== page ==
Book Review: 'Please Please Me' - Alex Hendler

The book takes readers inside the recording of The Beatles' debut album through a blend of fact and fiction.
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'Please Please Me' - Alex Hendler - The Beatles - John Lennon Paul McCartney George Harrison Ringo Starr Pete Best George Martin Abbey Road February 11, 1963 stands as an important date in rock history. On this day, the Beatles entered Abbey Road Studios to begin recording songs for their debut album Please Please Me. Due to their tight touring schedule (as well as EMI's desire to capitalize on The Beatles' growing popularity), the group recorded an astonishing ten songs in one day. Their debut now ranks as one of the best rock albums ever released, and firmly established the group's reputation as formidable players and songwriters. What would it have been like to sit in the booth with producer George Martin that day? Author Alex Hendler imagines such an experience in the short book Please Please Me, an intriguing blend of fact and fiction.

While technically listed as “fiction,” the book heavily relies on facts to tell the story. Hendler clearly conducted extensive research before writing the text, then constructed the narrative to flesh out the story. This can be a risky approach, but Hendler does not lose credibility. He presents the scenario: The Beatles, still newcomers to formal recording sessions, enter the studio to begin work. Several complications occur: John Lennon and Paul McCartney are battling colds, while Martin copes with the extremely tight schedule. The group also struggle with choosing appropriate material, with Lennon and McCartney having to convince Martin that their original songs rank with their cover songs.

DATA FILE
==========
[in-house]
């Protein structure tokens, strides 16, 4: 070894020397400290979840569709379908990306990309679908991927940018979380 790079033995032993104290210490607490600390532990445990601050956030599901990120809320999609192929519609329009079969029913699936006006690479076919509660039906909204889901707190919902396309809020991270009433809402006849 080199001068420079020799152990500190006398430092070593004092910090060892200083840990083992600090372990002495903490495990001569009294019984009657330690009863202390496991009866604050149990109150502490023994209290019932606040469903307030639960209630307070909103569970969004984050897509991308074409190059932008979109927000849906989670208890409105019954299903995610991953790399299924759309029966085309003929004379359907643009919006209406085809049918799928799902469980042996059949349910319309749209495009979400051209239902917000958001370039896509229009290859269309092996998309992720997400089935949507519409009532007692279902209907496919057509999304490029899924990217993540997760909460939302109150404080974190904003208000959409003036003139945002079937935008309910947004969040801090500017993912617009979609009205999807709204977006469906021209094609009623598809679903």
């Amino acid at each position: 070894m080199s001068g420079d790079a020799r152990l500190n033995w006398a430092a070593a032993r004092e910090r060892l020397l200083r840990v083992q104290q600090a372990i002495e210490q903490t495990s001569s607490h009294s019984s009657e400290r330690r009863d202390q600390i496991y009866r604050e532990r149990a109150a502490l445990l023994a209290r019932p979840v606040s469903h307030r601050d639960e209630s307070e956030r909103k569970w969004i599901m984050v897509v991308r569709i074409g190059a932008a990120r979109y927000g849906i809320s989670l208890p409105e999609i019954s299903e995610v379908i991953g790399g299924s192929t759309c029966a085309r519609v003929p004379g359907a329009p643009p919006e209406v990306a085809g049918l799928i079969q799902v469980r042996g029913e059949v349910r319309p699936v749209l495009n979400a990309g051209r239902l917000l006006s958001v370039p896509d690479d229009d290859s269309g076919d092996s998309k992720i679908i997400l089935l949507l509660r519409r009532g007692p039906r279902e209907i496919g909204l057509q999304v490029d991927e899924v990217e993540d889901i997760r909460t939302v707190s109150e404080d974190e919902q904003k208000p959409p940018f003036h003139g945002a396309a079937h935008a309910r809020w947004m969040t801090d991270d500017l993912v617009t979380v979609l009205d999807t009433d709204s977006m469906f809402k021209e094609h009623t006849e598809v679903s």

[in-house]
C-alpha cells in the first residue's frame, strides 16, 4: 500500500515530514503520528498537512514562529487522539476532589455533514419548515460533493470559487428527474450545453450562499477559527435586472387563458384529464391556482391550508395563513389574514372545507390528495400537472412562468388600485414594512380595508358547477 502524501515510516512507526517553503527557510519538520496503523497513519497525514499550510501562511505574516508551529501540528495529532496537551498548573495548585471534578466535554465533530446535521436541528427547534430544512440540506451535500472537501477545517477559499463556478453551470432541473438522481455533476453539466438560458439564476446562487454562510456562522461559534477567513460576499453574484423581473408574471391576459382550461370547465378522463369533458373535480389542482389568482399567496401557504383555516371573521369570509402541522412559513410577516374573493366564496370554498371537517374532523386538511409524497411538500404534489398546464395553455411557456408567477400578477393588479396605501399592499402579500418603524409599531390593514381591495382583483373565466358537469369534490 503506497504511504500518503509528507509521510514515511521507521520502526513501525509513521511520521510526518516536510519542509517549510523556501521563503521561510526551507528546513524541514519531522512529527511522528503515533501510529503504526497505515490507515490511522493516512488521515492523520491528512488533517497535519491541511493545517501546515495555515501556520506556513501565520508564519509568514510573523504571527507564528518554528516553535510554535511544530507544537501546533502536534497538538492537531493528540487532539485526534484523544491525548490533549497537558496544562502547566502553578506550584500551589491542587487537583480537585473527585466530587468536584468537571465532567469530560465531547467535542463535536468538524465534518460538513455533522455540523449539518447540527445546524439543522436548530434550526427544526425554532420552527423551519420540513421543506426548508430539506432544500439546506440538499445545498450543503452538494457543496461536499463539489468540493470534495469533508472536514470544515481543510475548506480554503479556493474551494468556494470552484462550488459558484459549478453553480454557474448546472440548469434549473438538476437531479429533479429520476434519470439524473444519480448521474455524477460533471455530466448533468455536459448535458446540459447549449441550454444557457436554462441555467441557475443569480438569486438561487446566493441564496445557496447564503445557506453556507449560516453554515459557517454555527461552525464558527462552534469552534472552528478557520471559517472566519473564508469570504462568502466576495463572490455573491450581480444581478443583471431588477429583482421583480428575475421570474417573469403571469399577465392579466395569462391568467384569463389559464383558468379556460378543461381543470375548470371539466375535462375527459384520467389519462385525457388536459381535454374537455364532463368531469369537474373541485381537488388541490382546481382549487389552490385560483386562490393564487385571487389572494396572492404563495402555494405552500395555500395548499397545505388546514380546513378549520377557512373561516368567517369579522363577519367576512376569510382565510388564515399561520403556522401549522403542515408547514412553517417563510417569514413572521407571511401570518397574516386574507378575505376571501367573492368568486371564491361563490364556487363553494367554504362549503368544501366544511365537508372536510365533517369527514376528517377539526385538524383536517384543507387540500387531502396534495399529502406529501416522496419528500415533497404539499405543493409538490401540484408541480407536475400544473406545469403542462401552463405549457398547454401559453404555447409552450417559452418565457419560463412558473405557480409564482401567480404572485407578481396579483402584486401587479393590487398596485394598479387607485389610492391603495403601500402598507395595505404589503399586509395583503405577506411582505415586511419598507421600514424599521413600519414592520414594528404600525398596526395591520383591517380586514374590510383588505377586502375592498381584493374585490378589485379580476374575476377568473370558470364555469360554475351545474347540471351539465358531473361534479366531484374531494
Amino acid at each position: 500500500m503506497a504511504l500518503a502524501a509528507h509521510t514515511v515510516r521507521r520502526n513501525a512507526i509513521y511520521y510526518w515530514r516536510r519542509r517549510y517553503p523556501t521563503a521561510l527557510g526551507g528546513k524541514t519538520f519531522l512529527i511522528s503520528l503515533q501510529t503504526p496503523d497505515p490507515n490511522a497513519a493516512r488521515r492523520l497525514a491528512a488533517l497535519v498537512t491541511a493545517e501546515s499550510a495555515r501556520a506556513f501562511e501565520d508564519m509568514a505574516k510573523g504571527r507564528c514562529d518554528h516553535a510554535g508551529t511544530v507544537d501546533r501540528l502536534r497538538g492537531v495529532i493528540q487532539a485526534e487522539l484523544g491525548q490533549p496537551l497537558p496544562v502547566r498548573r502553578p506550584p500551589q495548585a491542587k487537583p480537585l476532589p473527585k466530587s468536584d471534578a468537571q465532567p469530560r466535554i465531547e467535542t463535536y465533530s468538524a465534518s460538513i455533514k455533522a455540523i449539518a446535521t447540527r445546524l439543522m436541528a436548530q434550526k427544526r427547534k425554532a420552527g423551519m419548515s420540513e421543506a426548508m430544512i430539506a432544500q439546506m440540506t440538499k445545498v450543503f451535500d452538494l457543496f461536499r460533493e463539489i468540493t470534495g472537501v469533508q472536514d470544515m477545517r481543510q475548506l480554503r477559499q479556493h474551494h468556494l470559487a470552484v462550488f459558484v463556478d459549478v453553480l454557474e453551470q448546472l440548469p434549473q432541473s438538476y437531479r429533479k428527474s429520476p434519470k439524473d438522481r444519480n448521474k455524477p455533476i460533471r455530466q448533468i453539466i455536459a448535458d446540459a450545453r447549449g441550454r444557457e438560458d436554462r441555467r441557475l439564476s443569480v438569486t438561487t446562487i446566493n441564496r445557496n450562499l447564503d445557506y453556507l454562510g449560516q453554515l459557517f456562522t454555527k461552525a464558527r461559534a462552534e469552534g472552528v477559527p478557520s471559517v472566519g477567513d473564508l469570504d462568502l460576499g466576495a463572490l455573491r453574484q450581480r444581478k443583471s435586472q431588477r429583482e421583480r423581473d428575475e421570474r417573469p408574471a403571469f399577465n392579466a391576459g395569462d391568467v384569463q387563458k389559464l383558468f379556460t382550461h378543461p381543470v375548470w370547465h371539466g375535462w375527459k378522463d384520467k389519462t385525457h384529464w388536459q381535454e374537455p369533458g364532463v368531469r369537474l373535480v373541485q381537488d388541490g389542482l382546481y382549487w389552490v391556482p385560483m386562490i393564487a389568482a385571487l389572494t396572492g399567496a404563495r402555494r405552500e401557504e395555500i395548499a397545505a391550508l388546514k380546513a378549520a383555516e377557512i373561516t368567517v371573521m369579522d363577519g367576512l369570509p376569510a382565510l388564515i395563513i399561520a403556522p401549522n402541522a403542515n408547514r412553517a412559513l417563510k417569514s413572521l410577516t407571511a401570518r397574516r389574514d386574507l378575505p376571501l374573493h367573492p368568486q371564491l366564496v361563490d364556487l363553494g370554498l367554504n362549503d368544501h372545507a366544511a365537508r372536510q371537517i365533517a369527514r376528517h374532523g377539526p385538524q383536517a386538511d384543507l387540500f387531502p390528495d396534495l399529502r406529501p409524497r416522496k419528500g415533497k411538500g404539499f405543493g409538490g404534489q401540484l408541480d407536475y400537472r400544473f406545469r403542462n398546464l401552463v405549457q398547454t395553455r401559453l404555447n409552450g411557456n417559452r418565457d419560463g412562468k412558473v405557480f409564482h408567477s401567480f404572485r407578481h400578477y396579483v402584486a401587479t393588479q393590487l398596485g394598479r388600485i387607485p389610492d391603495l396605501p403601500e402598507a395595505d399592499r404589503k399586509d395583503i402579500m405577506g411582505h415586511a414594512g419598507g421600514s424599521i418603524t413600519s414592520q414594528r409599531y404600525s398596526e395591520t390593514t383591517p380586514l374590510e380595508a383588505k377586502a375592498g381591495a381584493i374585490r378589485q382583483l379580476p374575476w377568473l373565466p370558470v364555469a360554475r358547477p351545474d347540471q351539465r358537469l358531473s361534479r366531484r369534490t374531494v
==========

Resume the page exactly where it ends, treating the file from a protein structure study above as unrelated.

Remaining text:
Hendler delves into the minds of all four Beatles, but does so based on factual material. He provides biographical information quite naturally, with Harrison reflecting on how he first met McCartney on the bus riding to school, or McCartney reminiscing about the day he met Lennon at the St. Peter's church fete. This is a New Journalism technique, first made popular by writers such as Tom Wolfe and Truman Capote. While Please Please Me may not function on their level, it still tells a true story using novelistic techniques. For example, while describing the Beatles recording five takes of “A Taste of Honey,” Hendler imagines McCartney feeling satisfied with the outcome: “Paul was pleased. This is what made the Beatles, the Beatles. Give them a song, any song, and they could make it soar, as long as everything was a certain way—the posture, the expression, the feeling in their hearts.” Obviously no evidence exists proving that McCartney actually had these thoughts. But based on their live shows and past interviews, it can be argued that the group kept this in mind while selecting the album's tracks.

The most anticipated moment of the book occurs in the last few pages, when an exhausted, raspy-voiced Lennon belts out one final song: “Twist and Shout.” As many Beatles books have previously chronicled, Lennon took off his shirt, gulped milk, and sucked on cough drops to survive the performance. Hendler heightens the tension by entering Lennon's thoughts: “John picked up his Rickenbacker guitar, raised the strap over his head and placed it over his bare shoulder. Ever since John had started playing, whenever he strapped on his guitar he felt different—protected, stronger, more in control of things—probably similar to how soldiers felt when they strapped on their rifles.” Lennon conceivably felt this way as he gathered his strength to sing one last vocal. As he begins, Hendler posits, Lennon believed:

that the voice coming from his mouth was his, but not quite his. He wasn't singing so much as he was screaming—but it was a controlled scream, something raw and primitive that expressed all the urgency he felt that moment—the urgency to make it through the song that, conveniently, could be interpreted as the urgency he felt for the unseen subject of the song.

Hendler writes how toward the end of “Twist and Shout,” McCartney “kicked it up an octave” to cover Lennon's deteriorating voice, and the two cried out “yeah!” in victory at the song's end. “Phew! Now that was rock 'n' roll!” Hendler writes. Indeed, that performance earned Lennon acclaim as one of the best rock vocalists in music.

Please Please Me does not reveal any new information for hardcore Beatles fans. However, it serves as an enjoyable, well-researched read, and as close to a fly-on-the-wall experience as listeners can get.